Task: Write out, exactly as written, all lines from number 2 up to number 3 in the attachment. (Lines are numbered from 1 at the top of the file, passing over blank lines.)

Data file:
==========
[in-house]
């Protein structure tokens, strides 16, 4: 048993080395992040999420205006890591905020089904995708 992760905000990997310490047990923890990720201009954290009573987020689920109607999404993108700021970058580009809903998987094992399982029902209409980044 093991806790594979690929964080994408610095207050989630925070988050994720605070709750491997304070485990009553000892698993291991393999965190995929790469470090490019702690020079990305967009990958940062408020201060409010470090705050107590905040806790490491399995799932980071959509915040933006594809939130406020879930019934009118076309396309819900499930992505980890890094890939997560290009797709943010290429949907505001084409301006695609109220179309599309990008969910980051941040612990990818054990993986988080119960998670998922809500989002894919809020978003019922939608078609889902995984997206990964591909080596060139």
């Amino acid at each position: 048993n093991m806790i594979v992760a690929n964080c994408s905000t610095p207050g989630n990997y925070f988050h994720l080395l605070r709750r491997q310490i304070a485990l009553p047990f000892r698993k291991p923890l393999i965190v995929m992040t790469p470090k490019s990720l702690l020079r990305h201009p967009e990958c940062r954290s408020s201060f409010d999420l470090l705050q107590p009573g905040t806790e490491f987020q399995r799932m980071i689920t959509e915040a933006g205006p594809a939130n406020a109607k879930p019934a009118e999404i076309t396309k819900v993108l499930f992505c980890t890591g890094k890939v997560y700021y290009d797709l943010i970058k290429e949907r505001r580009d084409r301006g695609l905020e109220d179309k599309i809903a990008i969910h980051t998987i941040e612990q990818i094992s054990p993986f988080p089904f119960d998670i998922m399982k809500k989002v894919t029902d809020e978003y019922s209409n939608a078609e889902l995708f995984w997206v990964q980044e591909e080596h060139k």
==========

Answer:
């Protein structure tokens, strides 16, 4: 048993080395992040999420205006890591905020089904995708 992760905000990997310490047990923890990720201009954290009573987020689920109607999404993108700021970058580009809903998987094992399982029902209409980044 093991806790594979690929964080994408610095207050989630925070988050994720605070709750491997304070485990009553000892698993291991393999965190995929790469470090490019702690020079990305967009990958940062408020201060409010470090705050107590905040806790490491399995799932980071959509915040933006594809939130406020879930019934009118076309396309819900499930992505980890890094890939997560290009797709943010290429949907505001084409301006695609109220179309599309990008969910980051941040612990990818054990993986988080119960998670998922809500989002894919809020978003019922939608078609889902995984997206990964591909080596060139």
């Amino acid at each position: 048993n093991m806790i594979v992760a690929n964080c994408s905000t610095p207050g989630n990997y925070f988050h994720l080395l605070r709750r491997q310490i304070a485990l009553p047990f000892r698993k291991p923890l393999i965190v995929m992040t790469p470090k490019s990720l702690l020079r990305h201009p967009e990958c940062r954290s408020s201060f409010d999420l470090l705050q107590p009573g905040t806790e490491f987020q399995r799932m980071i689920t959509e915040a933006g205006p594809a939130n406020a109607k879930p019934a009118e999404i076309t396309k819900v993108l499930f992505c980890t890591g890094k890939v997560y700021y290009d797709l943010i970058k290429e949907r505001r580009d084409r301006g695609l905020e109220d179309k599309i809903a990008i969910h980051t998987i941040e612990q990818i094992s054990p993986f988080p089904f119960d998670i998922m399982k809500k989002v894919t029902d809020e978003y019922s209409n939608a078609e889902l995708f995984w997206v990964q980044e591909e080596h060139k």